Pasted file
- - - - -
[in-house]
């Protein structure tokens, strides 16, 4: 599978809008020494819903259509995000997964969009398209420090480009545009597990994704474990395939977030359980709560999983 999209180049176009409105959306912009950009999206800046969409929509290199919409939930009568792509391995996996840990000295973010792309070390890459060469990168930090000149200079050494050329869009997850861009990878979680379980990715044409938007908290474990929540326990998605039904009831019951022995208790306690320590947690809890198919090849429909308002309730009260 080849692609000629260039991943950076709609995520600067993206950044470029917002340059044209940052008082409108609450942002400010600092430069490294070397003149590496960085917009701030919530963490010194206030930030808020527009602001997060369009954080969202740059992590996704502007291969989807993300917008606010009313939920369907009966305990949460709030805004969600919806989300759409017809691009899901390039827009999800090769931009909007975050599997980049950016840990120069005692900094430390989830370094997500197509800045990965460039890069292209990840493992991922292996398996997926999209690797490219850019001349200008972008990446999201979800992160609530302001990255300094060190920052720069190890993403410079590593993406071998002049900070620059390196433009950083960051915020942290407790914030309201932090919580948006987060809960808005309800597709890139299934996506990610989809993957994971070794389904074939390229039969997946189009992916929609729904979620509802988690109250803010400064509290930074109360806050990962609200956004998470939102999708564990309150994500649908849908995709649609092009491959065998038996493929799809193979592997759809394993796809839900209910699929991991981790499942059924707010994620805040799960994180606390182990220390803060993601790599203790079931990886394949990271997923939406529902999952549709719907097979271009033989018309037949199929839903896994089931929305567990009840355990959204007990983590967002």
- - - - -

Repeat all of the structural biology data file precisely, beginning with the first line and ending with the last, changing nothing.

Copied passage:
[in-house]
């Protein structure tokens, strides 16, 4: 599978809008020494819903259509995000997964969009398209420090480009545009597990994704474990395939977030359980709560999983 999209180049176009409105959306912009950009999206800046969409929509290199919409939930009568792509391995996996840990000295973010792309070390890459060469990168930090000149200079050494050329869009997850861009990878979680379980990715044409938007908290474990929540326990998605039904009831019951022995208790306690320590947690809890198919090849429909308002309730009260 080849692609000629260039991943950076709609995520600067993206950044470029917002340059044209940052008082409108609450942002400010600092430069490294070397003149590496960085917009701030919530963490010194206030930030808020527009602001997060369009954080969202740059992590996704502007291969989807993300917008606010009313939920369907009966305990949460709030805004969600919806989300759409017809691009899901390039827009999800090769931009909007975050599997980049950016840990120069005692900094430390989830370094997500197509800045990965460039890069292209990840493992991922292996398996997926999209690797490219850019001349200008972008990446999201979800992160609530302001990255300094060190920052720069190890993403410079590593993406071998002049900070620059390196433009950083960051915020942290407790914030309201932090919580948006987060809960808005309800597709890139299934996506990610989809993957994971070794389904074939390229039969997946189009992916929609729904979620509802988690109250803010400064509290930074109360806050990962609200956004998470939102999708564990309150994500649908849908995709649609092009491959065998038996493929799809193979592997759809394993796809839900209910699929991991981790499942059924707010994620805040799960994180606390182990220390803060993601790599203790079931990886394949990271997923939406529902999952549709719907097979271009033989018309037949199929839903896994089931929305567990009840355990959204007990983590967002």